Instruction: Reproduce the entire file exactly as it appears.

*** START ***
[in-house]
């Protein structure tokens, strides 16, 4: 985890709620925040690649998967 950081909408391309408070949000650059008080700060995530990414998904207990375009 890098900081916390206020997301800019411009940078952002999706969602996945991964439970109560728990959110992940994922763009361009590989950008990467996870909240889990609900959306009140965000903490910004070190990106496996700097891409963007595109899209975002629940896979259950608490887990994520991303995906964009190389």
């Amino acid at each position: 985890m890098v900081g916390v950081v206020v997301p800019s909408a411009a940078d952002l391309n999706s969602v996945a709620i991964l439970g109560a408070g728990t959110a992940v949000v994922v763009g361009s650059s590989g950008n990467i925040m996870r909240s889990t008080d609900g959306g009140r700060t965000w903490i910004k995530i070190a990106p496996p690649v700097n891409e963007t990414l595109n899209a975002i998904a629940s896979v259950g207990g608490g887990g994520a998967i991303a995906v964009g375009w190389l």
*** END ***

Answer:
[in-house]
């Protein structure tokens, strides 16, 4: 985890709620925040690649998967 950081909408391309408070949000650059008080700060995530990414998904207990375009 890098900081916390206020997301800019411009940078952002999706969602996945991964439970109560728990959110992940994922763009361009590989950008990467996870909240889990609900959306009140965000903490910004070190990106496996700097891409963007595109899209975002629940896979259950608490887990994520991303995906964009190389």
């Amino acid at each position: 985890m890098v900081g916390v950081v206020v997301p800019s909408a411009a940078d952002l391309n999706s969602v996945a709620i991964l439970g109560a408070g728990t959110a992940v949000v994922v763009g361009s650059s590989g950008n990467i925040m996870r909240s889990t008080d609900g959306g009140r700060t965000w903490i910004k995530i070190a990106p496996p690649v700097n891409e963007t990414l595109n899209a975002i998904a629940s896979v259950g207990g608490g887990g994520a998967i991303a995906v964009g375009w190389l």